How Will the Westat-Stanford COVID Survey Data Help Us Move Forward?
Insightful data from the Westat and Stanford University School of Medicine Coronavirus Attitudes and Behaviors Survey on the pandemic’s effects on Americans are now available. This data set provides a rich resource for policymakers, researchers, and the public to examine and make use of in helping the country move forward as we emerge from the pandemic. The nationally representative survey was conducted in May 2020.
The first data release, How Are Americans Coping Financially with COVID-19?, showed that Americans were sharply divided between those who were financially struggling and those who were not. The data demographics indicated that those who were struggling were already financially vulnerable coming into the pandemic.
In the second data release, What Worries Americans Most About COVID-19?, we shared data from open-ended responses from close to 90% of survey participants about their major concerns and how they have responded to the pandemic. “We’ve never seen the level of response that we received from these open-ended questions,” says Timothy Mulcahy, Westat Vice President and Practice Director for Social Policy and Economics Research, who is the Principal Investigator for Westat. “People don’t generally fill them out.” Respondents were bracing in their honesty about their concerns about illness and death, lack of health care resources, uncontrolled spread of the virus, economic and social impact of shutdowns, and lack of leadership.
Of particular interest in the second release, notes Westat’s Maeve Gearing, Ph.D., was the issue of individuals who were “informationally vulnerable,” those who were most worried about pandemic restrictions: “They fared well economically during the pandemic, but they may have a higher risk of contracting (and perhaps spreading) COVID because they do not perceive it as a threat.” In sum, she adds, this research suggests the need for nuanced policy approaches.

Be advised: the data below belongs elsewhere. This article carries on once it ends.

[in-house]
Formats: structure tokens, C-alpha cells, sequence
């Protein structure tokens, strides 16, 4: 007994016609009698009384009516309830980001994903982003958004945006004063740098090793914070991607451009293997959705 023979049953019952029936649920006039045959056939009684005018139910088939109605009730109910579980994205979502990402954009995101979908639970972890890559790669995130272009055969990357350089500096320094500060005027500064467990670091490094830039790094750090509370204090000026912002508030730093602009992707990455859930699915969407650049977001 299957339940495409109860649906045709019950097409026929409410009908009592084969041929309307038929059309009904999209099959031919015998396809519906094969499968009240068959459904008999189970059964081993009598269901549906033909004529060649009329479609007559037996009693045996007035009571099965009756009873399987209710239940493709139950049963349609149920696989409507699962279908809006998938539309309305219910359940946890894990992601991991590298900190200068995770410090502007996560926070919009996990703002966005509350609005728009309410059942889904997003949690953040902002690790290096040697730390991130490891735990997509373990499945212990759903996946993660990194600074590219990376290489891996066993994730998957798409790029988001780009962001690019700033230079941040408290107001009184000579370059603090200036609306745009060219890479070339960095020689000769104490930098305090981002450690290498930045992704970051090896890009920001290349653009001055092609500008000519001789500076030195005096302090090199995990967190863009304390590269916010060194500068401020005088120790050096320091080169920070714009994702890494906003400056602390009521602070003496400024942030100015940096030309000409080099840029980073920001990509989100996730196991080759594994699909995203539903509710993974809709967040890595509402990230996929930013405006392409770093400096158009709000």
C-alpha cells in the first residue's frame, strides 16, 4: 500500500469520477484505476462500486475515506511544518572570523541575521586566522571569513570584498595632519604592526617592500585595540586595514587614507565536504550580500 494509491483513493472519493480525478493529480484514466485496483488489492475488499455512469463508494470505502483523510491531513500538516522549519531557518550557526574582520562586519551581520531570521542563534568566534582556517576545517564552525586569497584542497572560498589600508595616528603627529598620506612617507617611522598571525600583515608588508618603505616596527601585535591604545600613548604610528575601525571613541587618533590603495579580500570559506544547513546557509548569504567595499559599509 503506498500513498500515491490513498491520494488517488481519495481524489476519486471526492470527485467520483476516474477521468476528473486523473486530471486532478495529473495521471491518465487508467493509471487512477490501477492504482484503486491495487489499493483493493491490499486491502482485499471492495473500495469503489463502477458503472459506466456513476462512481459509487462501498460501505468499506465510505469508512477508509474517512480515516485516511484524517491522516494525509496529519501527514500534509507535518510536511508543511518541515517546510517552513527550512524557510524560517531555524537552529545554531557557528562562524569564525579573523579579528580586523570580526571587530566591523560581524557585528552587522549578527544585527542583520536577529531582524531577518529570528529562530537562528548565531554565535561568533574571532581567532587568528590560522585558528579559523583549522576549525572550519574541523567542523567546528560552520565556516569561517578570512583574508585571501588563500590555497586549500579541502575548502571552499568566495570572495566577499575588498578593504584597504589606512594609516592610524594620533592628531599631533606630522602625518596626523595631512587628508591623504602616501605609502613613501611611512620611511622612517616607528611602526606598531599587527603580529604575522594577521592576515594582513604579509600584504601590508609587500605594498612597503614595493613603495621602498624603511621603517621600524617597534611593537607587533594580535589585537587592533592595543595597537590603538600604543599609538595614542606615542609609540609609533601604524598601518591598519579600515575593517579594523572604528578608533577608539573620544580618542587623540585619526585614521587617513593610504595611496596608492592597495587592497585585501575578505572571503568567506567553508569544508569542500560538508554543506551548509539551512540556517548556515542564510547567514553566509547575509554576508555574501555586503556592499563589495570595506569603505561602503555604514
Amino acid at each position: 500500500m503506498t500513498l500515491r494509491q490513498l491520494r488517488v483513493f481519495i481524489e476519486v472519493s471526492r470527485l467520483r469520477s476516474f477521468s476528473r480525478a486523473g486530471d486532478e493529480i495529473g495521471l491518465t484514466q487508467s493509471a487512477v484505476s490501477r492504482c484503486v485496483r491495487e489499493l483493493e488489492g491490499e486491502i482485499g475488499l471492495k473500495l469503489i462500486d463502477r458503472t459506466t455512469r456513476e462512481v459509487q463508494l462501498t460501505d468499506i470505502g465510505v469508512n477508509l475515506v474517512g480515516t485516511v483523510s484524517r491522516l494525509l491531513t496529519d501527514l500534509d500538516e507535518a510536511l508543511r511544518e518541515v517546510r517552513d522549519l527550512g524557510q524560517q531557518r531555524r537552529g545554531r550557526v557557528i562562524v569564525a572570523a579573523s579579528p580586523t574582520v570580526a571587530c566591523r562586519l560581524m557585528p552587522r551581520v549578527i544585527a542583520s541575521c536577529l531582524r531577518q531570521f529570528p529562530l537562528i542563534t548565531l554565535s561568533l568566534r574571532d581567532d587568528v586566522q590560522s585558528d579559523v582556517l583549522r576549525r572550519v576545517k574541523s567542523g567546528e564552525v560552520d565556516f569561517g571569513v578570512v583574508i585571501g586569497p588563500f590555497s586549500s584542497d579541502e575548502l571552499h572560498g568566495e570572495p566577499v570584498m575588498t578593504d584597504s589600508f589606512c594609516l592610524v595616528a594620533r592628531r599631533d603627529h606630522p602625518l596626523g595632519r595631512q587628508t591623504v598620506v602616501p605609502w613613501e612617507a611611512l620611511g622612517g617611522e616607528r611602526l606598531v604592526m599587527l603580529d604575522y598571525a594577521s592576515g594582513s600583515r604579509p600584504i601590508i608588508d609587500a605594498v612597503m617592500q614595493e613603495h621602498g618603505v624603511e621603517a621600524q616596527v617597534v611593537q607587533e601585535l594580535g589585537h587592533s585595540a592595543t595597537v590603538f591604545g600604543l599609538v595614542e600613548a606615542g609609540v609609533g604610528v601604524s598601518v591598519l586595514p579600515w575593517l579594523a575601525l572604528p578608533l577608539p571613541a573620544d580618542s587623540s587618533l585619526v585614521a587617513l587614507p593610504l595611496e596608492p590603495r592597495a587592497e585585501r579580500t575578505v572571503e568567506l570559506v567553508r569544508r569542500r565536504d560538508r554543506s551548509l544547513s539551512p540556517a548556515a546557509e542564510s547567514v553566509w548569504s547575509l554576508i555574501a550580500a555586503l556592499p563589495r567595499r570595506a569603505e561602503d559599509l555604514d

This third and last release of data are available through a Westat partnership with Metadata Technology North America (MTNA). “Through MTNA’s Rich Data Services (RDS) API platform, users will be able to download the de-identified dataset and supporting documentation, use the RDS Explorer feature to browse the data online, perform simple analyses, and aggregate the data across multiple dimensions,” explains Dr. Gearing. Visit the Coronavirus Attitudes and Behaviors Survey Data Center for more information.
This makes the Westat-Stanford COVID Attitudes and Behaviors Survey part of Rich Data Services’ COVID-19 Data Center. The Data Center provides a centralized library of multiple COVID-19 surveys, including data from The Johns Hopkins University, the COVID Tracking Project, U.S. state and national data, and Canadian COVID surveys. Westat will be the first private research firm to release data to the project.
“Westat has always stood for the highest quality research. And the best research is not only about answering clients’ questions, it is about doing so transparently. With this release, we hope to encourage others to make their data accessible and foster collaboration between researchers, policymakers, and companies, to respond to emerging evidence and answer questions of interest to us all,” adds Dr. Gearing.
Read more about how the survey was designed and managed: COVID-19: How Has It Changed Americans’ Attitudes and Behaviors?
Westat has always stood for the highest quality research. And the best research is not only about answering clients’ questions, it is about doing so transparently. With this release, we hope to encourage others to make their data accessible and foster collaboration between researchers, policymakers, and companies, to respond to emerging evidence and answer questions of interest to us all
- Maeve Gearing, Ph.D., a Westat Senior Study Director